Hey, it's after midnight! (I started this post last night but got too sleepy to finish) My "real" turn 17 roll is:
So I guess I'll be scouring my TBR for titles that start with any letter from FRONTIER. Like these:
Now for the bonus rolls!
Bonus Roll 1:
This one shouldn't be too hard, but it'll take some thinking... maybe I'll just go with Agatha Christie and read Three Act Tragedy.
Bonus Roll 2:
This one shouldn't be too hard. I just wonder what I should choose. I'm thinking Sky Coyote.
Do I get to roll again because I rolled doubles on my last bonus roll?
If your bread is so stale that it's barely edible, why wouldn't you eat it with the stew you're making to soften it up instead of eating it dry?
This one has been on the TBR for a really long time. I picked it because the random.org oracle spoke and declared that the time of Boneshaker was upon us (this was after the Morningstar decree). I've been procrastinating and not reading it most of the evening though, half waiting till I can roll for booklikes-opoly at midnight. However, maybe I should wait for morning, or wait to do my bonus rolls in the morning because I've had bad luck with rolls made too close to midnight.
Or I can read the book. Apparently there are zombies? Why did I want to read about zombies?
This is super short at 46 pages. Should I add dates read to count it or not? I'm undecided.
It's basically just a series of vignettes that provide a lead into Aliette de Bodard's book The House of Shattered Wings where we have fallen angels in Paris.
An Anubis Gates novella.
Jacky, our friendly cross-dressing girl set on avenging her fiancé from Anubis Gates, is featured in this novella where she encounters a woman being haunted by her dead husband. She saves her life, in fact, when the husband's ghost sets his wife on fire. So this story is all about exorcising ghosts since interacting with the husband's ghost wakes up the ghost of her fiancé (who is haunting her, naturally) and this makes them both magnets for all the other ghosts in the area. Apparently ghosts can see footsteps so to get away they have to climb and take a cab and they end up on the river seeking Nobody's help.
I saw this at the library and picked it up on a whim because I quite liked Anubis Gates. It was a quick read and kind of fun.
Series: Poirot # 12
This was a weird little mystery, partly because it's 1935 and Hercule Poirot is flying on an commercial airliner or aeroplane. It was also interesting to read about a commercial flight from back then and how the plane was arranged. I was initially a little confused because the diagram at the beginning referred to a "rear car" and I had a weird picture in my head of interlocking pieces of an airplane like a train and wasn't entirely sure I was correct about them being in a plane for a few pages. But they were.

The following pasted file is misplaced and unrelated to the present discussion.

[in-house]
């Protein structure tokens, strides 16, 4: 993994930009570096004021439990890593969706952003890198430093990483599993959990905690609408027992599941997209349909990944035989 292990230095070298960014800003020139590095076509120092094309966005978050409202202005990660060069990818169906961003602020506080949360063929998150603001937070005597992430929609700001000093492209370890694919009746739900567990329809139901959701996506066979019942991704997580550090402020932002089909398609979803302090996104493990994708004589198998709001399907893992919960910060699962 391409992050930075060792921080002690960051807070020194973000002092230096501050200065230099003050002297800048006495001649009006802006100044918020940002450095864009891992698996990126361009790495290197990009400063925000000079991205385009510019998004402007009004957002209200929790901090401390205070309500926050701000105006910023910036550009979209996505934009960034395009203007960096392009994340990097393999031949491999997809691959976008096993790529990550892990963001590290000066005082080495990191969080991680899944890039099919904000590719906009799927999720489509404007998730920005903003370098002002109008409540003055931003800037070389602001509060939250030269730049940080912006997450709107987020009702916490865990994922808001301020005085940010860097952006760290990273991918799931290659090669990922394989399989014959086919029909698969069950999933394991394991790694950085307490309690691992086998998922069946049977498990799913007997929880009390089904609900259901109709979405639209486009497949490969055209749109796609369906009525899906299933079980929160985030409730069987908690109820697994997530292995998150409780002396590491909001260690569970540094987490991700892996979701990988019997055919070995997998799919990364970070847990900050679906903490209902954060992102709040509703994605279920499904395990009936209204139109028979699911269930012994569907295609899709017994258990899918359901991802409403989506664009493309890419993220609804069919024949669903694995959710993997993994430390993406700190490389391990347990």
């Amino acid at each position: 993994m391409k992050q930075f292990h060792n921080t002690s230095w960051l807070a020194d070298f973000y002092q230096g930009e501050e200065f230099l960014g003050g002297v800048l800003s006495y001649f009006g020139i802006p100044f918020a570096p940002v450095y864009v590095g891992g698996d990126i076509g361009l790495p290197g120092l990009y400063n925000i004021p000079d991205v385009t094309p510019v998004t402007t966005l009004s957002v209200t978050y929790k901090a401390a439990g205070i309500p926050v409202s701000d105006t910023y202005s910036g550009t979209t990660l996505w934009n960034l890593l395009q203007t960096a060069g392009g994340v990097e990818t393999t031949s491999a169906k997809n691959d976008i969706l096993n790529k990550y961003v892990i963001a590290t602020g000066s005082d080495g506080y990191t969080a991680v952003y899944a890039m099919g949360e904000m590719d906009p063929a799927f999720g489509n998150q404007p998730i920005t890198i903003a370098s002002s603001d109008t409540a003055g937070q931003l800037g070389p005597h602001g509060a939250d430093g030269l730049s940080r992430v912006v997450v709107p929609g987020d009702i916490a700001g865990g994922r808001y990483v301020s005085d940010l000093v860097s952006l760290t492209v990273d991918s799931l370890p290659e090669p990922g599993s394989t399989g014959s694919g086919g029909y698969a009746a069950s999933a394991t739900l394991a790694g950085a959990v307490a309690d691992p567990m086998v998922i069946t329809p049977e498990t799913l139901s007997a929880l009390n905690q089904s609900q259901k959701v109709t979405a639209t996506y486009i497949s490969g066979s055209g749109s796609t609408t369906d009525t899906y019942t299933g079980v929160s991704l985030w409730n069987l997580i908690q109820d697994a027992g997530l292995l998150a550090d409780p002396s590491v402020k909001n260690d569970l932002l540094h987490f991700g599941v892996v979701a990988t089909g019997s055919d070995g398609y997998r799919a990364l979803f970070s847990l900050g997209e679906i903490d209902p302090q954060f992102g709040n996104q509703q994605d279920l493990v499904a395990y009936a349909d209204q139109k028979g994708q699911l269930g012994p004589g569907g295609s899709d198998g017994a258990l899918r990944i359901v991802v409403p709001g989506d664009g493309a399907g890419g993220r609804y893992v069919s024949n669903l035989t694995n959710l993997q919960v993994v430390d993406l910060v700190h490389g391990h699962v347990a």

A murder occurs during the flight when a woman is mysteriously killed by a poison dart that no one witnesses. Poirot is on the flight but too incommoded by air sickness to be paying much attention to anything, so he feels that he has to investigate afterwards to clear his name (some people on the inquiry jury apparently suspected him just because he was a foreigner).
I didn't see the end coming and I quite enjoyed the book, but the whole thing was just a little outrageous.
I read this for booklikes-opoly square #29 - The Monorail since it "involves travel by air". At 253 pages, this gives me $3 for my bank, so my balance is now $95.
This book contains the following comment by Poirot:
"Ah, il a le sex appeal?"
Mr. Clancy's view that there is no such thing as too sensational an event in a mystery novel is amusing. He's a mystery writer in the novel.
Series: Lymond Chronicles #2
Francis Crawford goes undercover to help protect little Queen Mary from the attempts on her life disguised as accidents. Of course he does this in a completely Lymond style where he almost gets sent home his first week and he’s later suspected of doing things he didn’t do. It was a fun novel and easier to read than the first one, but it didn’t have nearly as many aha moments that made the first book so great. I also found the ending to be a bit of a downer, but I do plan on reading the rest of the series.
I read this for the Water Works booklikes-opoly square “Read a book with water on the cover”. At 496 pages, this nets me another $5 for my bank which brings my total balance to $92.
I think I’m going to do a tally at the end of how many times I landed on each square because there are a lot of repeats…
I finally finished Queens' Play by Dorothy Dunnett, so I rolled again this morning. I'll post my review later tonight probably.
The only book I can think of (on my immediate to read list) that involves travel by air for sure is Death in the Clouds by Agatha Christie. I'd be skipping over Three Act Tragedy for the moment but that's not really a big deal with this series. I think All Is Fair by Emma Newman continues to partially take place in London, so that may fit the set in a city with a subway. There are probably others... Decisions, decisions.